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Syria and Iran

The Big Picture

Recent U.S. military intervention in Libya, Iraq and Afghanistan has produced little or no success. The many anti-Quaddafy groups in Libya cannot cooperate with each other so no viable government exists. Rival militias fight one another for power so the possibility of a new civil war grows stronger each day. Many believe a Sunni ruling group in Syria would be just as repressive as the Assad regime. In the same manner Syrian opposition groups are unable to form any united anti-Assad front. Violence grows in Iraq and in Afghanistan. The governments in these two countries show there are no white knights to support. The West is using diplomatic and economic pressures on Iran, so resorting to military force would be counterproductive. We do not know if Iran has begun to develop nuclear weapons. Internal and external pressures to use military forces may have lessened somewhat. Russia and China support the present regimes in Syria and Iran. ADA supports President Obama’s use of economic sanctions and diplomacy rather than military action to resolve the situations in these two countries.

We can afford to wage wars, but we cannot afford to rebuild our infrastructure, feed our poor, and educate our people. We must return to investing in America and its people. Syria and Iran provide an excellent opportunity to terminate the cycle of perpetual warfare. The Afghan war has lasted longer than WW II. The U.S. has paid too great a cost in blood and treasure to pursue these senseless wars.

Key Points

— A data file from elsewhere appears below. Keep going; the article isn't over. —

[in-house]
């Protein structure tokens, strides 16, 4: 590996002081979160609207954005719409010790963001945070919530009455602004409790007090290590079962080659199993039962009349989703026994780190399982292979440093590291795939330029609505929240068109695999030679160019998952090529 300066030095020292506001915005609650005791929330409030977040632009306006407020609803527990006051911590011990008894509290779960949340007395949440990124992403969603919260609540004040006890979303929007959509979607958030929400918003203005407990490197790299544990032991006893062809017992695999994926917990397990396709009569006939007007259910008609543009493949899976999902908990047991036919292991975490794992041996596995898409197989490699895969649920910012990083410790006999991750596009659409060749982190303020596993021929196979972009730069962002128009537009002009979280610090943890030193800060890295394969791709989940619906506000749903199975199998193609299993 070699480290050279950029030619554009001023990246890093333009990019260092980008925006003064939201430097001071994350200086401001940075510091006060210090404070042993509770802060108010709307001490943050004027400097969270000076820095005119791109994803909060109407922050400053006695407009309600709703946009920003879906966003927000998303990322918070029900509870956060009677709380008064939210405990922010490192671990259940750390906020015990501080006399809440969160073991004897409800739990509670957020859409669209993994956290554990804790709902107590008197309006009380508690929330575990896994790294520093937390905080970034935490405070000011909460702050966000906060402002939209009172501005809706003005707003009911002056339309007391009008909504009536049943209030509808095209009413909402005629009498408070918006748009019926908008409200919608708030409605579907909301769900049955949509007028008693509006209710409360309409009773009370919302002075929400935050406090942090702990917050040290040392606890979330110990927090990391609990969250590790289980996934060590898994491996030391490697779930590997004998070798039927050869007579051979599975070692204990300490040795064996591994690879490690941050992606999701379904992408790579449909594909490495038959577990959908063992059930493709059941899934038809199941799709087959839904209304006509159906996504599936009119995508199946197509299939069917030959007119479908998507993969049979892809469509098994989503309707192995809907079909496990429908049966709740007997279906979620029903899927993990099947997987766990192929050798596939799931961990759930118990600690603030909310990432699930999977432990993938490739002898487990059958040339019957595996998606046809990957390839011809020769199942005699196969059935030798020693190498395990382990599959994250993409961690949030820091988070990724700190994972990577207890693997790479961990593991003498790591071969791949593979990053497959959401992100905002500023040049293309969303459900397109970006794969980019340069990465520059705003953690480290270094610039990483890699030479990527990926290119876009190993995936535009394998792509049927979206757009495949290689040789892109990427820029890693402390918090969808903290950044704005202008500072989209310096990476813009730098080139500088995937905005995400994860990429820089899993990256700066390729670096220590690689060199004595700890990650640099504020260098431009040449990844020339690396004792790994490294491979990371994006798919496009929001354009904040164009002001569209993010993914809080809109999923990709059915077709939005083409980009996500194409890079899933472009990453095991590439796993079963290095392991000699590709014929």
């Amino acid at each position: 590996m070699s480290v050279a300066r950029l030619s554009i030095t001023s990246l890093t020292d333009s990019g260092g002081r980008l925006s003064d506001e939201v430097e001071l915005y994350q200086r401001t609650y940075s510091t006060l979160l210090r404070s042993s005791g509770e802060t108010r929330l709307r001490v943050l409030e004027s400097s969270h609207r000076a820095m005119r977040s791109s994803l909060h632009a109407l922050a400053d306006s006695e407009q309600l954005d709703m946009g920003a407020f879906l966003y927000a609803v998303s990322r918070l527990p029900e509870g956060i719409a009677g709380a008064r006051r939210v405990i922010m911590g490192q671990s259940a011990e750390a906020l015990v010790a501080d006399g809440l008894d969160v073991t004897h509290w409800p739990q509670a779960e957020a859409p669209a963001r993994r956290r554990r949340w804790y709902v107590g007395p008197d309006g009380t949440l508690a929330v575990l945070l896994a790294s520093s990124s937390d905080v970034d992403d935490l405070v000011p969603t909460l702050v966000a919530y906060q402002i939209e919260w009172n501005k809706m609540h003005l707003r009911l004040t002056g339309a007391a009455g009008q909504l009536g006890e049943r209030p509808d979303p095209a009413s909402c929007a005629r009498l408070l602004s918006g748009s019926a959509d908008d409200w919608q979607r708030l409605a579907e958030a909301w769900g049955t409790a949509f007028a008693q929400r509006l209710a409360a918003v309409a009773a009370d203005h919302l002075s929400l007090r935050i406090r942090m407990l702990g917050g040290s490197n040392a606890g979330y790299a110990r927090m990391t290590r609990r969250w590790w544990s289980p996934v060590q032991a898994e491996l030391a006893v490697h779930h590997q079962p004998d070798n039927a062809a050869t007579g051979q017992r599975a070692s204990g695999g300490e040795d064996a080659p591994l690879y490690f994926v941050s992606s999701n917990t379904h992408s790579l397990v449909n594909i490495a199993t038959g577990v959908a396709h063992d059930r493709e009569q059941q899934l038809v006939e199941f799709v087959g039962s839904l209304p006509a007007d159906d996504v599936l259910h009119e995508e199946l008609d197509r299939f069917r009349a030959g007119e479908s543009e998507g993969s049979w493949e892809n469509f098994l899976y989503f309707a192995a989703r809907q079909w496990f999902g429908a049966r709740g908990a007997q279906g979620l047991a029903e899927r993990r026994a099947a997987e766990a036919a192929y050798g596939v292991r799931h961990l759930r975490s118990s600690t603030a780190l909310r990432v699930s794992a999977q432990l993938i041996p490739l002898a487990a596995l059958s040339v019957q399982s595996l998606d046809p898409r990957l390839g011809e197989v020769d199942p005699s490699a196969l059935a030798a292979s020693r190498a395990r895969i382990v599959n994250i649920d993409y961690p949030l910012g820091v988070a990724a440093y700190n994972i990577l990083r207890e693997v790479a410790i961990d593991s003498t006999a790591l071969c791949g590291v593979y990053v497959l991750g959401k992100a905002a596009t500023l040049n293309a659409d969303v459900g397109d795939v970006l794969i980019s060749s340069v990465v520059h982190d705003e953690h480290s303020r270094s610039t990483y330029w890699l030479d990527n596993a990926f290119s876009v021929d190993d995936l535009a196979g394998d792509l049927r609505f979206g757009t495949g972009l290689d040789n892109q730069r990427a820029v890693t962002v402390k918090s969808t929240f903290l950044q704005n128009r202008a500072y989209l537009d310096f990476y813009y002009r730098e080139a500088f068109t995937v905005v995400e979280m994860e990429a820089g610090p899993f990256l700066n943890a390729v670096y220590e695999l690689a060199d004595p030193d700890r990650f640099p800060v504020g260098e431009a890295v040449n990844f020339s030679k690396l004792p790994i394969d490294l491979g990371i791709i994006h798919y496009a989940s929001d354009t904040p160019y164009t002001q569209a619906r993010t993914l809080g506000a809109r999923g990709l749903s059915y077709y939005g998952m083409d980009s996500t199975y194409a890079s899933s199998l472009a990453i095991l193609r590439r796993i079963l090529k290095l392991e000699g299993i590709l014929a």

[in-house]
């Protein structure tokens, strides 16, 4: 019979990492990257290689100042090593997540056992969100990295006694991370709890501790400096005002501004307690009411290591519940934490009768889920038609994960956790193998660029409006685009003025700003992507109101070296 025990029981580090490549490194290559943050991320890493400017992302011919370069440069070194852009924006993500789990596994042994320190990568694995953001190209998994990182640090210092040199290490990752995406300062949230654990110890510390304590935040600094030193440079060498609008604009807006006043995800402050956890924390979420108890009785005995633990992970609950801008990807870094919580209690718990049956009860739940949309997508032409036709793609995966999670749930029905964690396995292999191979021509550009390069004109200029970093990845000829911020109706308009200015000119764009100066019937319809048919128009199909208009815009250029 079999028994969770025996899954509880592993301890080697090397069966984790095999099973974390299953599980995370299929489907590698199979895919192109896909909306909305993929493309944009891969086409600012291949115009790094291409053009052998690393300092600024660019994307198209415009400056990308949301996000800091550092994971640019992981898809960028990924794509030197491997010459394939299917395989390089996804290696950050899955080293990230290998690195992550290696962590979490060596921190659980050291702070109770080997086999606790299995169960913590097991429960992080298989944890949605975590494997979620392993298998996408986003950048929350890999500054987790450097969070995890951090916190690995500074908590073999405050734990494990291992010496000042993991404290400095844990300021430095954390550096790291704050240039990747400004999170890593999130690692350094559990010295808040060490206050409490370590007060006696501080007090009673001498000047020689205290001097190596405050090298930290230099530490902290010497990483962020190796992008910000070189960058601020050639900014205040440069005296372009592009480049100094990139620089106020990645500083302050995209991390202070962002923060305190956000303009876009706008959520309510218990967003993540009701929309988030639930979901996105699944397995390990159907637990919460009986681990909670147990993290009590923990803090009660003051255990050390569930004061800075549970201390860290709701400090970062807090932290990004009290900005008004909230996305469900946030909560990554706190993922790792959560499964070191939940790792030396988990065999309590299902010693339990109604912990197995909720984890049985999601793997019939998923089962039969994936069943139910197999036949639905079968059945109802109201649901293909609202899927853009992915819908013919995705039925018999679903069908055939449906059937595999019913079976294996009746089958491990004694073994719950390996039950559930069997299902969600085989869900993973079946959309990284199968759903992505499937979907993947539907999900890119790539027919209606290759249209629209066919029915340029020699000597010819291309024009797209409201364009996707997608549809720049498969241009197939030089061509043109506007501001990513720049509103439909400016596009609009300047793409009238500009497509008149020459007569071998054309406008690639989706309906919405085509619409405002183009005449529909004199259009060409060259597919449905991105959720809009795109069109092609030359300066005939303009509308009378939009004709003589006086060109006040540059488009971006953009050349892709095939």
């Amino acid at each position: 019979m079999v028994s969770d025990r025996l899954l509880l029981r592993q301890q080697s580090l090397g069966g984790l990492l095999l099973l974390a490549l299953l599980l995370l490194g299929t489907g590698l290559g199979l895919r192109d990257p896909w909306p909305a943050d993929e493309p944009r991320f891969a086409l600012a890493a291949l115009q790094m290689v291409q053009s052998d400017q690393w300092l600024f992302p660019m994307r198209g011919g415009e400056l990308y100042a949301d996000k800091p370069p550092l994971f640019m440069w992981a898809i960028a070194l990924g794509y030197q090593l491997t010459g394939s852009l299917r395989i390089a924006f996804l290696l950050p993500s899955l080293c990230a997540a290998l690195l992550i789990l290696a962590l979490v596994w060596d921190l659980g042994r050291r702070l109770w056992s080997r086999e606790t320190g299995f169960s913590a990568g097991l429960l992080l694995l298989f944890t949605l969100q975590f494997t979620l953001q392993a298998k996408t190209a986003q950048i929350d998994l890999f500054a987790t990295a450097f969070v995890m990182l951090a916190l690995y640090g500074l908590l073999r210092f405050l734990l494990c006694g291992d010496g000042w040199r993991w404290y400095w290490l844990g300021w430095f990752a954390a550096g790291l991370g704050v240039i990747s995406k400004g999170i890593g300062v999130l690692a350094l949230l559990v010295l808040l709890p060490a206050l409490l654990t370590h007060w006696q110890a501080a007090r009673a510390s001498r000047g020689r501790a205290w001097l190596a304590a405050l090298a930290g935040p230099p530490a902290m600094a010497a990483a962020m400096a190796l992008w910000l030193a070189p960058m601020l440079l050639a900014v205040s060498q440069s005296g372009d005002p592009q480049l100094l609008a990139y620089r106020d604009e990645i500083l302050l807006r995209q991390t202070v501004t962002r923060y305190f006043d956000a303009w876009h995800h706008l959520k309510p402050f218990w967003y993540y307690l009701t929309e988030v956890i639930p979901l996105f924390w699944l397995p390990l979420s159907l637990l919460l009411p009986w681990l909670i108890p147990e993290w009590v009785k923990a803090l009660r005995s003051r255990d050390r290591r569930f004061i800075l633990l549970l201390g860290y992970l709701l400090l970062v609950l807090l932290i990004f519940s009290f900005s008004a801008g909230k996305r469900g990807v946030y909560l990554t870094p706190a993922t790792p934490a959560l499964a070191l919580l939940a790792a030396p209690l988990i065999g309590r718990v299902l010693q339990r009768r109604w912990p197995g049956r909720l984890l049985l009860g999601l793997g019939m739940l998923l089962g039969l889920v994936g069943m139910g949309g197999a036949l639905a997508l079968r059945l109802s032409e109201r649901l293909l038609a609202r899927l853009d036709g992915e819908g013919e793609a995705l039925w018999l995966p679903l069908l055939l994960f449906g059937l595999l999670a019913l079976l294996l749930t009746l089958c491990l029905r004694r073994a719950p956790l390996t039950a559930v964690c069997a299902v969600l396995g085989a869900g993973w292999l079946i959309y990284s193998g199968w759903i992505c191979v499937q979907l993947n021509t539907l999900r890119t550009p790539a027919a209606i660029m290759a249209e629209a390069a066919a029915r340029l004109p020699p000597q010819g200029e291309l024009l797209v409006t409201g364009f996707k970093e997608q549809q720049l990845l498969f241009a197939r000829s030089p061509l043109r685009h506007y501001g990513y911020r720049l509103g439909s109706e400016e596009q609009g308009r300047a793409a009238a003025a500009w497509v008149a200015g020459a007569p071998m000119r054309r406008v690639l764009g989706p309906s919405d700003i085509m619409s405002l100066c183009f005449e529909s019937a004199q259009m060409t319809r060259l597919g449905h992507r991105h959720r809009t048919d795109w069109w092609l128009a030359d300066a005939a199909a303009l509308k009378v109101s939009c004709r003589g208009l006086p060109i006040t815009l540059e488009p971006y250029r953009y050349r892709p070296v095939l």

The U.S. has had little or no success with military interventions in Libya, Iraq and Afghanistan. Violence has increased in Afghanistan. There has been an alarming increase in the number of attacks by Afghan soldiers and police officers on their American and allied counterparts. In Libya, the U.S. intervention cost over a billion dollars and the flow of ex-Quaddafi government weapons to the North African branch of Al-Quaeda made possible their conquest of the northern half of Mali.

The cost of additional military intervention would be extreme, especially at a time when Washington politicians refuse to invest in our own nation’s infrastructure and domestic programs. By the end of 2008, the U.S. had spent approximately $900 billion on the Iraq and Afghanistan wars. This figure does not include interest on borrowed money, and Veteran costs for those wounded, which will continue to grow. In 2011, the U.S. spent approximately 20% of our federal budget on defense and international security assistance, and only 2% on education. Becoming involved with Syria and/or Iran only alienates our national priorities further.